Supplementary Material for: Maternal Stress During Pregnancy Is Associated with Decreased Cortisol and Cortisone Levels in Neonatal Hair
2018-12-12T10:19:45Z (GMT) by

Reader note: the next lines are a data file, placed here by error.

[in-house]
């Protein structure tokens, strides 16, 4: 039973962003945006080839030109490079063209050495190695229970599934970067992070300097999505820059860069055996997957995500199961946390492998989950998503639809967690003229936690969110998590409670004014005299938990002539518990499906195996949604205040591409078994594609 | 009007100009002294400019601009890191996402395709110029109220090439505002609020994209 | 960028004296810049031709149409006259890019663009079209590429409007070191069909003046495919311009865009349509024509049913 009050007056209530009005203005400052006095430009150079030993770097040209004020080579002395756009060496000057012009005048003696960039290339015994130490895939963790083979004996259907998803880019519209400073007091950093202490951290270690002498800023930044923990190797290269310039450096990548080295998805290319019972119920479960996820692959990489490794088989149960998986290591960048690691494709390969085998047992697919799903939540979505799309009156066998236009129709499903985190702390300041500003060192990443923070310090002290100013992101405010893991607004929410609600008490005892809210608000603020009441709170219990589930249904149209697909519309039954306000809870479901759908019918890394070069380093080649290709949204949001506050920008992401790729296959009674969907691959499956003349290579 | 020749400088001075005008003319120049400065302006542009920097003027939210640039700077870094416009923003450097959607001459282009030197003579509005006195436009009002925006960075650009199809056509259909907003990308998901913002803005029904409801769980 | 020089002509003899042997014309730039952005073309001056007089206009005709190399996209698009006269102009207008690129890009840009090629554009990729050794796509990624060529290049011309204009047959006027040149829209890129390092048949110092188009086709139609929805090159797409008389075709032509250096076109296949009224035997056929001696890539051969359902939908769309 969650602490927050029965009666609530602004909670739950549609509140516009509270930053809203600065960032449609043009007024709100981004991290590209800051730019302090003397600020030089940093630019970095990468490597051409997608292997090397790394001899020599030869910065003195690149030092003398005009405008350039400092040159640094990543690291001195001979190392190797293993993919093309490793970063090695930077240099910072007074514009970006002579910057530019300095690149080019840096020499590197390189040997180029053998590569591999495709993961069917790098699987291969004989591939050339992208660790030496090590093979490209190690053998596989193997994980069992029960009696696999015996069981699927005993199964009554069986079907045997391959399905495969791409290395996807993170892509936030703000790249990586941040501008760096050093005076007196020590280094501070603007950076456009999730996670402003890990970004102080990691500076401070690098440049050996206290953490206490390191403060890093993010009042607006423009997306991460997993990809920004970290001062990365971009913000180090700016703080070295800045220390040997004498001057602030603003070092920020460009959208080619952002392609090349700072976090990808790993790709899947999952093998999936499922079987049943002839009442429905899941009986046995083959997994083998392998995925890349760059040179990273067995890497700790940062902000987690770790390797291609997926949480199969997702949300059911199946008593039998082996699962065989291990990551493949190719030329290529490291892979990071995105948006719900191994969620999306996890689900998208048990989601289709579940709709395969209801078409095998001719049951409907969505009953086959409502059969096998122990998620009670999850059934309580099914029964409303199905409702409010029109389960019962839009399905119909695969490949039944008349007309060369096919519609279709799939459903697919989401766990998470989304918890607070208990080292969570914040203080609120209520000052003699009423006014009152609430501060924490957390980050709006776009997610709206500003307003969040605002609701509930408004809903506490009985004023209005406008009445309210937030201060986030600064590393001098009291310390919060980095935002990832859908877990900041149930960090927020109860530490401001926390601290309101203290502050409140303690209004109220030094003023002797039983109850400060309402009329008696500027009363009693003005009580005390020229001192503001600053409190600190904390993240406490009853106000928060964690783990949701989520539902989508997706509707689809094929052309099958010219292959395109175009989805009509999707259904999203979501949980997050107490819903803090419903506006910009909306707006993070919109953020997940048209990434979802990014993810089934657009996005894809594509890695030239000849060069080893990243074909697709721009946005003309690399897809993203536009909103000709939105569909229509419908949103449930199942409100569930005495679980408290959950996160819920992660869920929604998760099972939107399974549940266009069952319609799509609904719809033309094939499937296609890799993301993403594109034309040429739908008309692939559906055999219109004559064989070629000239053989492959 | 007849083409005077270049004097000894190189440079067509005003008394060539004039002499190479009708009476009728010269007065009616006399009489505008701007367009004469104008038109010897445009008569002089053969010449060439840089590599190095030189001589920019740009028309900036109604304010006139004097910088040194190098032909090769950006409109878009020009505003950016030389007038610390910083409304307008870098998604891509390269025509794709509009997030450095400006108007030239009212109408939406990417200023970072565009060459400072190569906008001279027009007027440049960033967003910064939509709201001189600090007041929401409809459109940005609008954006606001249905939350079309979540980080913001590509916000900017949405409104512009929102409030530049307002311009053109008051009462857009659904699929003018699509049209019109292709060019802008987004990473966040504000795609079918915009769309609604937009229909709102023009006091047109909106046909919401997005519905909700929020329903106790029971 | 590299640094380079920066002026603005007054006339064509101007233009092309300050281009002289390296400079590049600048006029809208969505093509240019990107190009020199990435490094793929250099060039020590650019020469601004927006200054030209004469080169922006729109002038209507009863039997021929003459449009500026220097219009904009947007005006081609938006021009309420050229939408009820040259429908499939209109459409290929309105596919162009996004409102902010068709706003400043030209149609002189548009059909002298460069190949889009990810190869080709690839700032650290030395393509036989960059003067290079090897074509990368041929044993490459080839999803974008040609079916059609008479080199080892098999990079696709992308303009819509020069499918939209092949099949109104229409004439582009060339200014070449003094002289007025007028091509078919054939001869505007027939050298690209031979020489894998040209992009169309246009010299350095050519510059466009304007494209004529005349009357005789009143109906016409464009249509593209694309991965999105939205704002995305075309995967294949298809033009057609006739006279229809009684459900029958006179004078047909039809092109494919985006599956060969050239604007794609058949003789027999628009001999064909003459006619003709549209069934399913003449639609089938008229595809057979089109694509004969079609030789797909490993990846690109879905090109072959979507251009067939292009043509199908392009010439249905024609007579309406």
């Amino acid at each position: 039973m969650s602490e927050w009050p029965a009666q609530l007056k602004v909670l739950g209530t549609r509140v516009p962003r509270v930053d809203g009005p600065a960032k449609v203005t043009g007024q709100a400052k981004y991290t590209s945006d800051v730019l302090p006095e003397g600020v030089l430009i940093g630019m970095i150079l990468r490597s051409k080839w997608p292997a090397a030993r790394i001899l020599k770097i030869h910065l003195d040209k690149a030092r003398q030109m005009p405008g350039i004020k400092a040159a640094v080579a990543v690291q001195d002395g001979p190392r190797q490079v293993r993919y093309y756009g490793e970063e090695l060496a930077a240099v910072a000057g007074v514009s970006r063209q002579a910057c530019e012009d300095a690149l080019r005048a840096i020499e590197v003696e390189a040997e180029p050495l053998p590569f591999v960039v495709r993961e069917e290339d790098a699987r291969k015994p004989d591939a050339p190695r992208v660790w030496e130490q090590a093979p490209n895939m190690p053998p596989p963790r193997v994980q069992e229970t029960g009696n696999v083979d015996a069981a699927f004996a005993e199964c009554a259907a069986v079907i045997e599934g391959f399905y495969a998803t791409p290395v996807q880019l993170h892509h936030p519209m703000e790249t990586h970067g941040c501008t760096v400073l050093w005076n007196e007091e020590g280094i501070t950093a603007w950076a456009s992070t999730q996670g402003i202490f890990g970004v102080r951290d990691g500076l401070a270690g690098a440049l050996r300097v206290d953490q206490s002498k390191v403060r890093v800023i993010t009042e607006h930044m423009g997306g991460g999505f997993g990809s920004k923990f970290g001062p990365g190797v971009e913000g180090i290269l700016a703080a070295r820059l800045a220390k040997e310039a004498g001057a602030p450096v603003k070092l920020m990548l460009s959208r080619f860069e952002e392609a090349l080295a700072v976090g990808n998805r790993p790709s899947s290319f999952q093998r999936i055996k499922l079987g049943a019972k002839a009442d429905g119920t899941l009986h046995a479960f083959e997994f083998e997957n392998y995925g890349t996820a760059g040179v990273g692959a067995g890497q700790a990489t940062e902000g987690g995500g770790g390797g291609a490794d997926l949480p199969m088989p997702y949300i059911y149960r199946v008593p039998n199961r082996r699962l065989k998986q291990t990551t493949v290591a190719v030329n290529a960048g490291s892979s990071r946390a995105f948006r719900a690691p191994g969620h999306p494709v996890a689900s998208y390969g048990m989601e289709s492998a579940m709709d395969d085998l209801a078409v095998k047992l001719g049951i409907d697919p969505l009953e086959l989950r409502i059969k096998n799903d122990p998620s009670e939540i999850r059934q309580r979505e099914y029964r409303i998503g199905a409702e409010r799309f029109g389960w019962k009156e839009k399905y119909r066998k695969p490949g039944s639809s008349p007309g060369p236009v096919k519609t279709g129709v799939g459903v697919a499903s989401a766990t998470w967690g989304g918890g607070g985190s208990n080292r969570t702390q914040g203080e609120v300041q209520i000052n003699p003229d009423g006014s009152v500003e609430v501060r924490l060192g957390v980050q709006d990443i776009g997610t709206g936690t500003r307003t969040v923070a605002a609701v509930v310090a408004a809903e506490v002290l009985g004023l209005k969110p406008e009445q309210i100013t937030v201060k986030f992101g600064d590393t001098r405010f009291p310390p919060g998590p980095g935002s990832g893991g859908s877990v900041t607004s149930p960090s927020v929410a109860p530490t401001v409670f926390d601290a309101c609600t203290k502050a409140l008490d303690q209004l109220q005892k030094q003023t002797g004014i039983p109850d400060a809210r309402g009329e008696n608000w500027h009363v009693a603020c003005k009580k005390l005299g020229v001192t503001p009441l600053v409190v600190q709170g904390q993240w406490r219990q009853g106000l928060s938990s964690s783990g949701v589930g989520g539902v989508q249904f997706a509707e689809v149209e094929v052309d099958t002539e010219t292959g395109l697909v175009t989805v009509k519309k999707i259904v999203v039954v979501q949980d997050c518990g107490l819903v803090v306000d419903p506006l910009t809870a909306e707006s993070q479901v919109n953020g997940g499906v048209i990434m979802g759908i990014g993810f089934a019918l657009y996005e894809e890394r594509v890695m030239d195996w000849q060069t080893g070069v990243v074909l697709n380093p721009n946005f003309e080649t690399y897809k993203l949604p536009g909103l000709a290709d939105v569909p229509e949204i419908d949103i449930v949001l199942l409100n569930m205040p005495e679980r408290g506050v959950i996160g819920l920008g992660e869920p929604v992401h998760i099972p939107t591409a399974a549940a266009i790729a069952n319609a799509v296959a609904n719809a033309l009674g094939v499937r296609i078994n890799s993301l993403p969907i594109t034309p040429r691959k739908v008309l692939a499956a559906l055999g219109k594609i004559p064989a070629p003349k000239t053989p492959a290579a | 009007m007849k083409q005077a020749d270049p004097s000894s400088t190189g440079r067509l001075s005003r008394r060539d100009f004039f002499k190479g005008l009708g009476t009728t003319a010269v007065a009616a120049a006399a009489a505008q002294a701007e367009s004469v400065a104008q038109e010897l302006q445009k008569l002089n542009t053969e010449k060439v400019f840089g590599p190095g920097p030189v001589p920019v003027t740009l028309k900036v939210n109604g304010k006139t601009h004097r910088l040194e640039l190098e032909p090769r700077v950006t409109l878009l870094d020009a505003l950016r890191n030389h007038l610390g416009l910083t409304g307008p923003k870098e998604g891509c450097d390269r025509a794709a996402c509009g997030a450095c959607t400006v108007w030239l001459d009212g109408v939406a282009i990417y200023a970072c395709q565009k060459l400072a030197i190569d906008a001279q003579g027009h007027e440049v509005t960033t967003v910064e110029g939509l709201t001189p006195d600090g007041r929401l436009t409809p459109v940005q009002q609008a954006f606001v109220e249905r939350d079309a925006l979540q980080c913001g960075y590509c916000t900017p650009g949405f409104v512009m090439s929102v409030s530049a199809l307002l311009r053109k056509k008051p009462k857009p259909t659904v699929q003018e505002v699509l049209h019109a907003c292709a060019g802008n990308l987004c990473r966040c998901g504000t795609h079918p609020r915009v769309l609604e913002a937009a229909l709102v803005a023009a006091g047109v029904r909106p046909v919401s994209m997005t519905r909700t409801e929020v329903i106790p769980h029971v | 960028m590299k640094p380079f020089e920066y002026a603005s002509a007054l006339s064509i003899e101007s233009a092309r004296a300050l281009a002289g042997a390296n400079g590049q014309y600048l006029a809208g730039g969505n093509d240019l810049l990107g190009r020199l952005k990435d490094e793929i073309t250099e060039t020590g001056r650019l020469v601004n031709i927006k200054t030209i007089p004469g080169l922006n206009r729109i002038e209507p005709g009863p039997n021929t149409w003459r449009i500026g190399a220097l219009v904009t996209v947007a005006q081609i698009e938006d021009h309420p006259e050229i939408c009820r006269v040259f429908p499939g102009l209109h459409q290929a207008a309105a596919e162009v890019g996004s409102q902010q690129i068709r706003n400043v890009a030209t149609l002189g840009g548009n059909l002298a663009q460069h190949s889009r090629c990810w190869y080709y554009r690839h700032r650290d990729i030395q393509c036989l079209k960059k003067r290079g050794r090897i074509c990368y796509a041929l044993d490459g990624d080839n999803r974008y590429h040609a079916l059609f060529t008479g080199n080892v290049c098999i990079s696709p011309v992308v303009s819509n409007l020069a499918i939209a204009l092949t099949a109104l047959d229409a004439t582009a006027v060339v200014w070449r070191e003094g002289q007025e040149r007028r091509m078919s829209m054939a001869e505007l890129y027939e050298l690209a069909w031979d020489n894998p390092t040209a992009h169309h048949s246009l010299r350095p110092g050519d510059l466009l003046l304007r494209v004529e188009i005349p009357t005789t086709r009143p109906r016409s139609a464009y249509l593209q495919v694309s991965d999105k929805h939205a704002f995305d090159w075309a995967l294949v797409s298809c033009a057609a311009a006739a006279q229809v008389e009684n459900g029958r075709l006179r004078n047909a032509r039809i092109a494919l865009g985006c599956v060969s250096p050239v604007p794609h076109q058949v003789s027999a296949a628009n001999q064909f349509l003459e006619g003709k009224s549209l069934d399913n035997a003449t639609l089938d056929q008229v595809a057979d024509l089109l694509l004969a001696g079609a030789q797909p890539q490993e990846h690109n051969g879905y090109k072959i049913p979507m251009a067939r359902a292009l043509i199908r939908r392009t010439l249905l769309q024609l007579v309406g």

Background: Hair glucocorticoids (GCs) offer a retrospective view on chronic GC exposure. We assessed whether maternal pre- and postnatal stress was associated with neonatal and maternal hair GCs postpartum (pp). Methods: On the first day pp 172 mother-infant pairs donated hair, of whom 67 had consulted a centre of expertise for psychiatric disorders during pregnancy. Maternal stress was scored on the Hospital Anxiety and Depression Scale during the first/second (n = 46), third trimester (n = 57), and pp (n = 172). Hair cortisol and cortisone levels were determined by liquid chromatography-tandem mass spectrometry, and associations with maternal hospital anxiety subscale (HAS) and hospital depression subscale (HDS) scores, and antidepressant use were analyzed with linear regression. Results: Neonatal hair GCs were negatively associated with elevated HAS-scores during the first/second trimester, log 10 (β [95% CI]) cortisol –0.19 (–0.39 to 0.02) p = 0.07, cortisone –0.10 (–0.25 to 0.05) p = 0.17; third trimester, cortisol –0.17 (–0.33 to 0.00) p = 0.05, cortisone –0.17 (–0.28 to –0.05) p = 0.01; and pp, cortisol –0.14 (–0.25 to –0.02) p = 0.02, cortisone –0.07 (–0.16 to 0.02) p = 0.10. A similar pattern was observed for elevated HDS-scores. Maternal hair GCs were positively associated with elevated HAS-scores pp (cortisol 0.17 [0.01 to 0.32] p = 0.04, cortisone 0.18 [0.06 to 0.31] p = 0.01), but not prenatally or with elevated HDS-scores. Antidepressant use was associated with elevated maternal hair GCs (p ≤ 0.05), but not with neonatal hair GCs. Conclusion: Exposure to excessive pre- and perinatal maternal stress was associated with a decrease in neonatal hair GCs, while elevated stress-scores around birth were associated with increased maternal hair GCs and elevated stress-scores earlier in gestation were not associated with maternal hair GCs pp. Further studies are needed to test associations with infant neurodevelopment.